How to Verify Signatures

As a researcher, I’m obsessed with the need to verify everything. This desire extends to and includes half-formed thoughts and cases. For this reason, every post (including this one) on this site is automatically signed using The Grave Hunters Society GnuPG key. Digital signatures provide several things:

  1. It verifies that the content on the site originated from The Grave Hunters Society.
  2. It confirms the date that the material was posted. (This is in combination with Timestamp Authorities, for legal verifications.)
  3. It frees researchers to post more frequently, unconcerned about having to protect historical findings since these can be traced to a particular source and time.

I’m not going to lie, the use of signatures may be a bit esoteric, but for those who would like to use them, the process is roughly below:

  1. Download the public key from here, the page of the file you would like to verify, or a public keyserver. (You should only have to do this and the following step, one time)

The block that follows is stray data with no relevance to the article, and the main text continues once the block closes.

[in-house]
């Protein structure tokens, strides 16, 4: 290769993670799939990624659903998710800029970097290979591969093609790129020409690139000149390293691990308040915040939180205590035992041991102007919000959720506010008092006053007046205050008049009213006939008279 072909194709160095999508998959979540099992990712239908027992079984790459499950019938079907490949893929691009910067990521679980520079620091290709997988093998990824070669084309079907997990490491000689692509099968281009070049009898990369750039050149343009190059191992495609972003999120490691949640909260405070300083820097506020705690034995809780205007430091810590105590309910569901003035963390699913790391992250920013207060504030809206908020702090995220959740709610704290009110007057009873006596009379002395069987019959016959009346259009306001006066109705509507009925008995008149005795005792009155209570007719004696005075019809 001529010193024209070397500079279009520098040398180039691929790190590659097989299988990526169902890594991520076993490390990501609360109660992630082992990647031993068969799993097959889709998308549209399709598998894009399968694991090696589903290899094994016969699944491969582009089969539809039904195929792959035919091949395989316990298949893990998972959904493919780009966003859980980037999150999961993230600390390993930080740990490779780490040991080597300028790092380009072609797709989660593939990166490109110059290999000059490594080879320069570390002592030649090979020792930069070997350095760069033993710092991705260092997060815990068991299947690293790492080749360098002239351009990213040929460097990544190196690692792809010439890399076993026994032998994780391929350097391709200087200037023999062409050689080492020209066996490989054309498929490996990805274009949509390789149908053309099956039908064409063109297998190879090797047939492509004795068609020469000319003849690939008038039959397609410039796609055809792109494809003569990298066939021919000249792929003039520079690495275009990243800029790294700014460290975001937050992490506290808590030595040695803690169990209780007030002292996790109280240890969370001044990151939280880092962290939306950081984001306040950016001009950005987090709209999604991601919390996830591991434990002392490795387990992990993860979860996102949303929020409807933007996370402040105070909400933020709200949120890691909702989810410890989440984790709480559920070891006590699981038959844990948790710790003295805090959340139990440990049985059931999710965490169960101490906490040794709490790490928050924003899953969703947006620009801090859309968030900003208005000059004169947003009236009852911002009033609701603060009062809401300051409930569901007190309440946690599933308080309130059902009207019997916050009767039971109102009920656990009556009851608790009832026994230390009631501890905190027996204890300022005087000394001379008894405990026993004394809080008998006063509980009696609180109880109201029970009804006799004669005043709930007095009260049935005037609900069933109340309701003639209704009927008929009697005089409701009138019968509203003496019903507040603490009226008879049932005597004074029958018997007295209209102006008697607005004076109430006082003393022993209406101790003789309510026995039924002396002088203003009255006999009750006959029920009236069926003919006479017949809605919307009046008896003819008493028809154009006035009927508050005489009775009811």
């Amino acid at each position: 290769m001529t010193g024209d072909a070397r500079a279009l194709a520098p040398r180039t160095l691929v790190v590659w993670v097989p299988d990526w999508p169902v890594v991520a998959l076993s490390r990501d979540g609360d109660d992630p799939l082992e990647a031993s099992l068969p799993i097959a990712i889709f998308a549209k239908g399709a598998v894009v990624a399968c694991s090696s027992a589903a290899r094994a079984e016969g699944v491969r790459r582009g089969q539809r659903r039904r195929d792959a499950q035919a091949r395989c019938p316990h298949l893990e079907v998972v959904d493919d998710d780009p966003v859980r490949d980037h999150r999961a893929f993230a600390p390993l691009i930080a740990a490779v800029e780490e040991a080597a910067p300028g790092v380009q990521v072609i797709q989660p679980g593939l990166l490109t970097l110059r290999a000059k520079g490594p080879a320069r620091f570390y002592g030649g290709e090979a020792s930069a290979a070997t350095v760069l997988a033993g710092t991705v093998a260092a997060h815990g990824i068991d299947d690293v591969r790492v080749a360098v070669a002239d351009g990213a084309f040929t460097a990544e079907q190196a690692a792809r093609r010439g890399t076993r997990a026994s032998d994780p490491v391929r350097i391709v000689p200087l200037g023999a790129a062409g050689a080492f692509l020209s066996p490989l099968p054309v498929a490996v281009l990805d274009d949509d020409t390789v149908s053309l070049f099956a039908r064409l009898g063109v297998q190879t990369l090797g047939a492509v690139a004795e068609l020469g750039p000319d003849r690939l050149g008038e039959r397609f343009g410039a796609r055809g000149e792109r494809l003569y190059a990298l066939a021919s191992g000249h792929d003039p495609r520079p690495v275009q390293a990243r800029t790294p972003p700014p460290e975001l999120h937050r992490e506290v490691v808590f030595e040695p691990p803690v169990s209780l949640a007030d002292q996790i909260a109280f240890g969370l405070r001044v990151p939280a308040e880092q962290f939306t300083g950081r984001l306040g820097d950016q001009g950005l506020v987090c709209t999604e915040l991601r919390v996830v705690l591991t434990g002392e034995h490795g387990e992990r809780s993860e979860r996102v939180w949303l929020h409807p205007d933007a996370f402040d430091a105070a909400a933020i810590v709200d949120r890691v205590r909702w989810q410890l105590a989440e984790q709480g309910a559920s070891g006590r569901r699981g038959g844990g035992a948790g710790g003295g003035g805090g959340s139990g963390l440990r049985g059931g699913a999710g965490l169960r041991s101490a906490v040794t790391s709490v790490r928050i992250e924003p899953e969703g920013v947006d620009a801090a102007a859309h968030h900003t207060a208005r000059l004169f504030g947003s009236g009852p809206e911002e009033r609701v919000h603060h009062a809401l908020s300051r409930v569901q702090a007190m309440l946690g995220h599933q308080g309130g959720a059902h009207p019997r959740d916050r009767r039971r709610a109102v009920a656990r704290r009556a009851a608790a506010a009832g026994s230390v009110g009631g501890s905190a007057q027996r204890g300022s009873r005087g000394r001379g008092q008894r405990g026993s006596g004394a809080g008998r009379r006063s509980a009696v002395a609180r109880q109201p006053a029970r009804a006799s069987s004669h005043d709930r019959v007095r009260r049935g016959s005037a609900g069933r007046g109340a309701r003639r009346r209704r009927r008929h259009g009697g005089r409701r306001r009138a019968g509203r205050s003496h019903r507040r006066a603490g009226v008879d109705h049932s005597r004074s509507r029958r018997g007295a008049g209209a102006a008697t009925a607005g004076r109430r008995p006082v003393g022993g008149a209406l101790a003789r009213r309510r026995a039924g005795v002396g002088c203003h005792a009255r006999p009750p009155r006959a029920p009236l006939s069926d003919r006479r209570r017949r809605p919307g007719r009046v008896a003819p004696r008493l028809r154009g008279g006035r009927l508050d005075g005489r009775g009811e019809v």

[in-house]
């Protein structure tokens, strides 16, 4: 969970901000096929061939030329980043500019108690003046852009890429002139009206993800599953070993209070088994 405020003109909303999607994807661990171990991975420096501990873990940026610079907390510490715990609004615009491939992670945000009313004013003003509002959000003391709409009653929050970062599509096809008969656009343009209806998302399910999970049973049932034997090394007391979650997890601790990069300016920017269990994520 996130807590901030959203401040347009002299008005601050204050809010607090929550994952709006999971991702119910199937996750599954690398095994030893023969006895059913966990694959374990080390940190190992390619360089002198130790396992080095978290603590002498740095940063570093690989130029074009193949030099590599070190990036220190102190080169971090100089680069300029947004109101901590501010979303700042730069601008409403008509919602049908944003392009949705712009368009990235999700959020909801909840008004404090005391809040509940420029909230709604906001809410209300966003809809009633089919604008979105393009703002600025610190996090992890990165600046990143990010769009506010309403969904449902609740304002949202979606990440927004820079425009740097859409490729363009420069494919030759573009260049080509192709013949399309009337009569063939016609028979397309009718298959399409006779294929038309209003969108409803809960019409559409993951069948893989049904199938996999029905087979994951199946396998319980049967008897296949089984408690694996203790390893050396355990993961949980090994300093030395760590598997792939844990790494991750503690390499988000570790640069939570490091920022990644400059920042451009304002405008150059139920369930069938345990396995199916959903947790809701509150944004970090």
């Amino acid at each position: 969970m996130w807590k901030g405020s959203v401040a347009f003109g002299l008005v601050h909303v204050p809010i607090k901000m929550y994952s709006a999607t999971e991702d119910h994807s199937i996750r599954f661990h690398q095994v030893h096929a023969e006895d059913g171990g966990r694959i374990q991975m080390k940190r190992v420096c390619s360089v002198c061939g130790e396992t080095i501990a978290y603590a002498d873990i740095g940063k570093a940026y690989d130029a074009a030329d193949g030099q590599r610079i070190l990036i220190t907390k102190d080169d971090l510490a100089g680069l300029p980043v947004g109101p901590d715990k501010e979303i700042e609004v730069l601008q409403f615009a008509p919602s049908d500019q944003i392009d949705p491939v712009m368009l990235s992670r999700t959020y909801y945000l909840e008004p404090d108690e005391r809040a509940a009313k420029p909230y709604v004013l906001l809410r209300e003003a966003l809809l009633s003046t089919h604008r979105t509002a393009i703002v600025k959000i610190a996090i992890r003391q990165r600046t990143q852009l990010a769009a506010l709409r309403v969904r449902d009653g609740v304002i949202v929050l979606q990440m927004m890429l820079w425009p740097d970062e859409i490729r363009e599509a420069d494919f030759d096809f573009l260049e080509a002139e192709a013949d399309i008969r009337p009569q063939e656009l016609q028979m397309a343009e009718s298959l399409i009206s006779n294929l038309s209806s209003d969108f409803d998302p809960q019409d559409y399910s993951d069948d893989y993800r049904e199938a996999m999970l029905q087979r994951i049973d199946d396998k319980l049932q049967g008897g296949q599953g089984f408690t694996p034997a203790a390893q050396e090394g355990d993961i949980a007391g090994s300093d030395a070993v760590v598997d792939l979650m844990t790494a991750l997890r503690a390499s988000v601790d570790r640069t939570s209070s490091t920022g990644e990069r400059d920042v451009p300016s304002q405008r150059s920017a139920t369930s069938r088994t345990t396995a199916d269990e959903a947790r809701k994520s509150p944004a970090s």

2. Import this key into your gpg keychain with
gpg --import {key-file}
  1. After the publc key is imported, you can verify any file by downloading the original file and the signature file.
  2. Verify the sha512 of the file to make sure it is the file you believe it to be, and that it downloaded completely with no corruption
if [ $(sha512sum {file} | awk '{print $1}') = {SHA512} ]; then echo "ok"; else echo "sha does not match"; fi

So, you would end up with something like this

if [ $(sha512sum myfile.md | awk '{print $1}') = 6ac9809fe25709eb516a90abe8d936afc3b2a0fa2823884048d351ba88a9a916ef1a2574d9652c3fc29057533121c9c28446d6abf6b90dd68dee65c18cd5deb8 ]; then echo "ok"; else echo "sha does not match"; fi
  1. Once you’re certain you have the correct files, you can verify that they were signed using The Grave Hunters Society private key by using
gpg --verify {signature_file} {original_file}